- Medical imaging is one of the fastest growing data sources in healthcare. Organizations are looking to the healthcare cloud to give medical image storage environments flexibility as more images need to be stored and analyzed.
Google recently announced collaborations with several health IT vendors to give them a broader and more flexible platform for clinicians to access medical images. The move will also give increased interoperability among organizations also using the Google Cloud platform.
Change Healthcare is one of the health IT companies that formed a strategic partnership with Google Cloud. Change Healthcare is leveraging Google Cloud to enhance its medical imaging with Google’s artificial intelligence (AI) and analytics infrastructure.
Google and Change Healthcare are working to solve healthcare-specific challenges using the organizations’ combined advanced technology. Using machine learning, the companies hope to make the massive amounts of health data collected more actionable so it can be used at the point of care.
"Change Healthcare is positioned to transform the value that imaging brings to healthcare providers. By working with Google Cloud in this strategic collaboration, we are poised to accelerate that transformation," Change Healthcare Executive Vice President and President for Imaging, Workflow and Care Solutions Erkan Akyuz said in a statement.
"In today's dynamic healthcare industry, providers are looking for new ways to improve patient care. That is why Change Healthcare will be working with Google Cloud to introduce innovative technologies and solutions to address the challenges healthcare providers face both today and in the future."
The partnership aims to make it easier for organizations using Change Healthcare tools on the Google Cloud platform to share and analyze medical images, resulting in better and more efficient patient care.
Dicom Systems also announced its partnership with Google Cloud to launch the Dicom hybrid cloud vendor neutral archive (VNA), de-identification, and imaging data supply chain platform.
Organizations can save money by moving part of their medical image archive to the Google Cloud instead of spending money on-premises equipment. VNAs and picture archiving communication systems (PACS) are expensive to maintain on-premises and are very difficult to migrate. Deploying a VNA or PAC system partially in the cloud can significantly reduce cost and expand flexibility.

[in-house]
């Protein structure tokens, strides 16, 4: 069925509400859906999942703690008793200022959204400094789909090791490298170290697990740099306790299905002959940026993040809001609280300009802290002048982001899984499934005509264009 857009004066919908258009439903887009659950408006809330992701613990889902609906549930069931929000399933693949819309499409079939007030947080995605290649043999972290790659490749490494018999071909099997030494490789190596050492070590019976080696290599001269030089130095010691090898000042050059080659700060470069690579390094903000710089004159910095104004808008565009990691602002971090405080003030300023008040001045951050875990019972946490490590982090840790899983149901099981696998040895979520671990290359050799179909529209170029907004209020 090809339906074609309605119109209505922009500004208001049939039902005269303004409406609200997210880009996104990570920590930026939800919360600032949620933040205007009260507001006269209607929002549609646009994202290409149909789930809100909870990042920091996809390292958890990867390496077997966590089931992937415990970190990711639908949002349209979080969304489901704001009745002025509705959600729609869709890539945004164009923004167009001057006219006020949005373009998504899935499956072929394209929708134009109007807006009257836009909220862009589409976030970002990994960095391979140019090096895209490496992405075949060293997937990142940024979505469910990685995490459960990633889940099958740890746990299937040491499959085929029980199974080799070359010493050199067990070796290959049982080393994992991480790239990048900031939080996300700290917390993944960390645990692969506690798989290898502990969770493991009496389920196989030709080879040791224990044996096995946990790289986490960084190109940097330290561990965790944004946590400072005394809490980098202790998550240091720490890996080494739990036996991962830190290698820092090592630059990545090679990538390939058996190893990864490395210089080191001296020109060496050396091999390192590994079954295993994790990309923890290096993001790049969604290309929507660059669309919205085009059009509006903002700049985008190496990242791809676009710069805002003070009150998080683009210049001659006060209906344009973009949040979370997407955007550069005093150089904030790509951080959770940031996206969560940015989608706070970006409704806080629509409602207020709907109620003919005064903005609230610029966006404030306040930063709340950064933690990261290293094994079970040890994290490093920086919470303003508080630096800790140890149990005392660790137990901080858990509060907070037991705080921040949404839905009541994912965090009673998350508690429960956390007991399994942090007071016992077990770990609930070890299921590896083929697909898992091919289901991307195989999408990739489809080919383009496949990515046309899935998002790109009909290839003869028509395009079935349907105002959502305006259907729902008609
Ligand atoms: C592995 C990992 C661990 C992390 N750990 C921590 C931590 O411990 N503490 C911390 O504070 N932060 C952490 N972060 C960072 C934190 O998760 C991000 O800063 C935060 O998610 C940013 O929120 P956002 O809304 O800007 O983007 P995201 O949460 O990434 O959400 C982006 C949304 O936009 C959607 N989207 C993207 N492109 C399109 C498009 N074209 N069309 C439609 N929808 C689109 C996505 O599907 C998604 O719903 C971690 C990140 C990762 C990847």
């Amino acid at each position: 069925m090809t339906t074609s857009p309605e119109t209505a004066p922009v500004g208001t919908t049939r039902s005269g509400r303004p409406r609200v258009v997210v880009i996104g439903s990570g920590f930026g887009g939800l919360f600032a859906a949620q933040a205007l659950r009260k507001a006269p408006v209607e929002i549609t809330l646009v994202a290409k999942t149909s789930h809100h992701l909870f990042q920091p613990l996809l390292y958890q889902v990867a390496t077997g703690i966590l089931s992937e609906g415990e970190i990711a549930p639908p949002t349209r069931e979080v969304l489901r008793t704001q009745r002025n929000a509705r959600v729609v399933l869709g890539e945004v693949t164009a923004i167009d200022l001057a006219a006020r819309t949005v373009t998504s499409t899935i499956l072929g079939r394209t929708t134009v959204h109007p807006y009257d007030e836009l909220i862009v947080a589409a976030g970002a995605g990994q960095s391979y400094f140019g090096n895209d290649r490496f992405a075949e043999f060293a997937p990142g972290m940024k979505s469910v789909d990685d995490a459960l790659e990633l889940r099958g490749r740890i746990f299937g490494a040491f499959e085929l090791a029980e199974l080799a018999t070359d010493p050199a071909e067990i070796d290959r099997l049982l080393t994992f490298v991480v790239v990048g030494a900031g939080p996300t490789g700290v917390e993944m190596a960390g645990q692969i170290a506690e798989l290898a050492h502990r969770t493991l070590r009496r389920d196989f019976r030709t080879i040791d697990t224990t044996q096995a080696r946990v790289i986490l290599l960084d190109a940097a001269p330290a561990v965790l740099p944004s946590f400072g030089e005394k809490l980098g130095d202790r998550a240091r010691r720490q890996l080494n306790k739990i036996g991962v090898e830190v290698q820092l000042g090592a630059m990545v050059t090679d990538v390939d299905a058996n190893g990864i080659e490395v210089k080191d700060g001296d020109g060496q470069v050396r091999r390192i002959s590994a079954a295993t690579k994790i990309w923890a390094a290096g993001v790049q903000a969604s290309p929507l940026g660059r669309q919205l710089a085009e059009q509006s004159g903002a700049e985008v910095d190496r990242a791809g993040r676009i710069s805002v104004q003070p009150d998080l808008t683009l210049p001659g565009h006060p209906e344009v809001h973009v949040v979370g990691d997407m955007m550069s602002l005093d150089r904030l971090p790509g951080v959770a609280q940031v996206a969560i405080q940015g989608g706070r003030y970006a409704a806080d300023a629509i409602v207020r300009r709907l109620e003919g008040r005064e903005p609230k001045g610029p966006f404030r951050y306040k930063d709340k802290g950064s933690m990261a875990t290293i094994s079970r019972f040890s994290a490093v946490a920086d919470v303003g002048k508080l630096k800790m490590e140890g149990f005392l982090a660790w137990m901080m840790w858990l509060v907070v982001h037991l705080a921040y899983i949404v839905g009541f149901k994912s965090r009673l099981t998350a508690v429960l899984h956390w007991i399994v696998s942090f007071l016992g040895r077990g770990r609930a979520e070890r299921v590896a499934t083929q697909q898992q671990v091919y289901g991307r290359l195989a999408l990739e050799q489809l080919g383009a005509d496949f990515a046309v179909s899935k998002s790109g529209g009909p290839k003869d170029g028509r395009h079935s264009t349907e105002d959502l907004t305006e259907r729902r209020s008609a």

"We are setting our sights on a distinct segment of the imaging data supply chain: enabling machine learning and building neural networks that can ultimately supplement the work of physicians," Dicom Systems Executive Vice President Florent Saint-Clair said in a statement.
"As an industry, we're just beginning to understand the building blocks necessary to design effective and reliable AI in imaging diagnostics,” Saint-Clair continued. “We could not have found a better, no-nonsense cloud provider than Google Cloud to deliver our vision. On their powerful infrastructure, we're able to offer competitive pricing as well as a data rebate when our customers contribute their de-identified images for use. The data lake then becomes a unique source of raw data that can be used by AI researchers everywhere."
New ways to utilize the public cloud for interoperability and cost savings are becoming more important as organizations continue to add digital tools to their health IT infrastructure. Medical image storage is one of the most data intensive parts of health IT infrastructure and many organizations are still using legacy methods, such as tapes, to store them.
The volume of images and data coming into organizations makes tapes an impractical way to store the information because there is a higher risk that the data will be physically lost or misplaced in the data center.
Large public cloud platforms like Google can give organizations unlimited expansion potential for medical images and entities don’t need to worry about keeping track of maintaining tapes and servers. Some organizations may still be skeptical but public cloud service providers are making efforts to accommodate the unique needs of the healthcare industry.